Speaking of the civil wars following the string of unilateral secessions from the former Yugoslavia, Dodik criticized what he described as an obvious anti-Serb bias in war crimes prosecutions that were conducted almost exclusively against the Serbs. He said that, “All of Bosnia’s nations suffered victims, but they also harbored perpetrators. So far, crimes have been attributed only to the Serbian people, which is certainly false,” Dodik said.

Dodik stressed that each crime committed in the region must be addressed in a court of law to demonstrate that the crimes are the acts of individuals and not the will of any nation, categorically rejecting the concept of a criminal or genocidal people.

The Serb representative in Bosnia’s three-member collective presidency, Nebojsa Radmanovic, underlined that the Serbs are not seeking revenge but are merely demanding that the full truth be told about both the recent civil war in the region and about World War Two. He called for action in both fields.

Belgrade rabbi Isak Asiel led a prayer for the Jewish victims of the massive Jasenovac camp system. Roma Culture Museum Director Dragoljub Ackovic dedicated his remarks to the Roma victims. Also joining them at the podium was Chairman Erim Balaila Ram Doron of a group representing former prisoners of war.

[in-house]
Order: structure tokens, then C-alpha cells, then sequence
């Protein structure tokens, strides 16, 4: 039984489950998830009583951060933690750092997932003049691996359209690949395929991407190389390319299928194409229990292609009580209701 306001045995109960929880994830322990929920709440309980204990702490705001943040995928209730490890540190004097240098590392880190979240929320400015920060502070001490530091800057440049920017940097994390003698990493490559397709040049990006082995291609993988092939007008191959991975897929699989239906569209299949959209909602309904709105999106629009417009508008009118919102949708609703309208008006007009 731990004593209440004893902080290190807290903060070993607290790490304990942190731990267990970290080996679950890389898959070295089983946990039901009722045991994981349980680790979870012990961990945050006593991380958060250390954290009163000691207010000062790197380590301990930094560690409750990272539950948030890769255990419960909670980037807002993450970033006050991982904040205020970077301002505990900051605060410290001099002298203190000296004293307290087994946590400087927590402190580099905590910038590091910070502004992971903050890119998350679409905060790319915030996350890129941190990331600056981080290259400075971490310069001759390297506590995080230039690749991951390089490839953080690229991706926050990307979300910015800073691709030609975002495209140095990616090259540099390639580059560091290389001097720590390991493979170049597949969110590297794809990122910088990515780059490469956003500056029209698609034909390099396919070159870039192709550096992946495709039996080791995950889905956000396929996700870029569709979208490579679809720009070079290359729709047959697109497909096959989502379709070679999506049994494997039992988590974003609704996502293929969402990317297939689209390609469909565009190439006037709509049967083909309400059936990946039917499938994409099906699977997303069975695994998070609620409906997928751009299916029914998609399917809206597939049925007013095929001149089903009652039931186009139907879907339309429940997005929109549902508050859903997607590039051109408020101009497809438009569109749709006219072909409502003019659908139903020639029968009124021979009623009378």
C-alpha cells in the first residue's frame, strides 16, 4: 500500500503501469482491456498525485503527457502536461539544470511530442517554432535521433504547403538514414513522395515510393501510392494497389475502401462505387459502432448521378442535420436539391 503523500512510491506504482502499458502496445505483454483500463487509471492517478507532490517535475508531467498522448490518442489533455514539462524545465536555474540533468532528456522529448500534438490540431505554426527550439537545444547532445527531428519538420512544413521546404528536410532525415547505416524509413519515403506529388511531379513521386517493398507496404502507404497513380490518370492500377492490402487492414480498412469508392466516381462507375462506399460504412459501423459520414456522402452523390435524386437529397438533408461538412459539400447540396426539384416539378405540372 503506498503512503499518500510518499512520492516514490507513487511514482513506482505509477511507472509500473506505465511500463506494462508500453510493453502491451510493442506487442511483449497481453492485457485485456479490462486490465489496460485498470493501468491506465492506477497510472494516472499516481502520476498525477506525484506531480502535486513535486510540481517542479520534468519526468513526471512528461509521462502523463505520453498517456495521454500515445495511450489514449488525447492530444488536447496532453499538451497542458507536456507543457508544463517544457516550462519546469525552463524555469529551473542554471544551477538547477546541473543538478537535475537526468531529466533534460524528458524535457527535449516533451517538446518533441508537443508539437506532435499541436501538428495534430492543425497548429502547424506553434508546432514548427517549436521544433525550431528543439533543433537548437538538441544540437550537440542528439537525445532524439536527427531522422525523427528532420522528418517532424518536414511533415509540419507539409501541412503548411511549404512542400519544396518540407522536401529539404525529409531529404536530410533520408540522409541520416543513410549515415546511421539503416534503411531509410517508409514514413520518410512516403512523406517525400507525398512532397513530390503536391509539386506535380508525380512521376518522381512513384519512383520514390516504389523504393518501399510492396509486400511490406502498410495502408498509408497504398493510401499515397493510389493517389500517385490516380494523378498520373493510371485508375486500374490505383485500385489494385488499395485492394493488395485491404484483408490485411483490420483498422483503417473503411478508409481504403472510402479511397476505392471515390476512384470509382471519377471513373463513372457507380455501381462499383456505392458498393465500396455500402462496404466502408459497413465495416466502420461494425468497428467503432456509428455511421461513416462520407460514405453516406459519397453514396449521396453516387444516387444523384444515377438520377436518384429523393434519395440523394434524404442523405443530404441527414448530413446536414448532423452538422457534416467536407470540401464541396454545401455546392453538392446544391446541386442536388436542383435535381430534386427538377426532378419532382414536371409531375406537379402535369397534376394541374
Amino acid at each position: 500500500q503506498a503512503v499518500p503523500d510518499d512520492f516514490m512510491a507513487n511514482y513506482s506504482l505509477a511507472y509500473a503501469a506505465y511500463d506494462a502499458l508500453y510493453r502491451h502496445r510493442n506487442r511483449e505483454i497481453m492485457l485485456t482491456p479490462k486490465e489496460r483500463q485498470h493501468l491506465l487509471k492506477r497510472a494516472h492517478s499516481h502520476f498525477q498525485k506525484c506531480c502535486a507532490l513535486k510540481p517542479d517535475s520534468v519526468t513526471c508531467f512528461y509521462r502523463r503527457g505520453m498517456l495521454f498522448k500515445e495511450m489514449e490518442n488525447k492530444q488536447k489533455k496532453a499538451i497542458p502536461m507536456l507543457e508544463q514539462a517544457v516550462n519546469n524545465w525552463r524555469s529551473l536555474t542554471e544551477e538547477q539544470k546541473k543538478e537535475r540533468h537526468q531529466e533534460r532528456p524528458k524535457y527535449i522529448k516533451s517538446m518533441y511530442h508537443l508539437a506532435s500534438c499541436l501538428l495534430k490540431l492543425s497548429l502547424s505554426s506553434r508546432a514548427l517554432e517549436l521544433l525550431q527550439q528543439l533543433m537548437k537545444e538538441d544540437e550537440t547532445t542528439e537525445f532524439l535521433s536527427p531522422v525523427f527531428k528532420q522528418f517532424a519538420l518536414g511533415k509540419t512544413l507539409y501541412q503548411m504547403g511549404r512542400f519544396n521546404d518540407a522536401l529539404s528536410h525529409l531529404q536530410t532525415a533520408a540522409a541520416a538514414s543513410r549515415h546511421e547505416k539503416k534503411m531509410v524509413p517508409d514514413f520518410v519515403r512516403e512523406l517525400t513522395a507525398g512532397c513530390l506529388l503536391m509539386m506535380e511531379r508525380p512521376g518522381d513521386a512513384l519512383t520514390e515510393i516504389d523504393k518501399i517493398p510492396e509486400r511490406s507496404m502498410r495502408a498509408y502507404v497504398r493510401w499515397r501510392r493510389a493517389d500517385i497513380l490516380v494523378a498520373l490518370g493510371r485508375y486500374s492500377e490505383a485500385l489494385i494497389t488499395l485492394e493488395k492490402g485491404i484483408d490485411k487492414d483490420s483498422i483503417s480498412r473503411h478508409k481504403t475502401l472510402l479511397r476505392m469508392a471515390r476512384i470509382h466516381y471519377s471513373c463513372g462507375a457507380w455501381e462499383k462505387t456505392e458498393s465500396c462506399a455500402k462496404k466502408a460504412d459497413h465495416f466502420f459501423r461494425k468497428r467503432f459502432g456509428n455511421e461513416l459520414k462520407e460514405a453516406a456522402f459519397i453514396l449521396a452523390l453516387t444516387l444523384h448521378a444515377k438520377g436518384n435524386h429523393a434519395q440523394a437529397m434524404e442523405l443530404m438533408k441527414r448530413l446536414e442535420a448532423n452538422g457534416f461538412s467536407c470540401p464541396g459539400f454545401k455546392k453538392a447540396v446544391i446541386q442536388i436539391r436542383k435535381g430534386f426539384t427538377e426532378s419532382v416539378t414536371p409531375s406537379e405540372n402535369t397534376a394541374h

Among the high profile guests were Serbian President Boris Tadic, Republika Srpska President Rajko Kuzmanovic, and Bosnian Foreign Minister Sven Alkalaj. No Croatian officials attended the memorial ceremony.

A crowd of thousands included aging survivors, relatives of the dead, representatives of ethnic groups and international officials working in Bosnia and Herzegovina. They came from across the Balkan region by car and bus, walking in line to the ceremony along red pathways between graves now covered by green lawns. The death camp facility was demolished after the prisoner uprising in an effort to hide the crime.

April 11, 2010

And just another fun point of contrast, from last year:

Serb daily questions presence of Hamas people in Bosnia (Text of report by Bosnian Serb state-owned daily Glas Srpske, Jan. 21, BBC Monitoring Europe)

[Commentary by Goran Maunaga: “Hamas and B-H”]

Members of the Hamas terrorist organization, or rather the Islamic Resistance Movement which was set up in the Gaza strip in 1987, took part in the war in Bosnia-Hercegovina as part of the Army of the Republic of Bosnia-Hercegovina. A large number of them stayed behind after the war and are still in Bosnia-Hercegovina.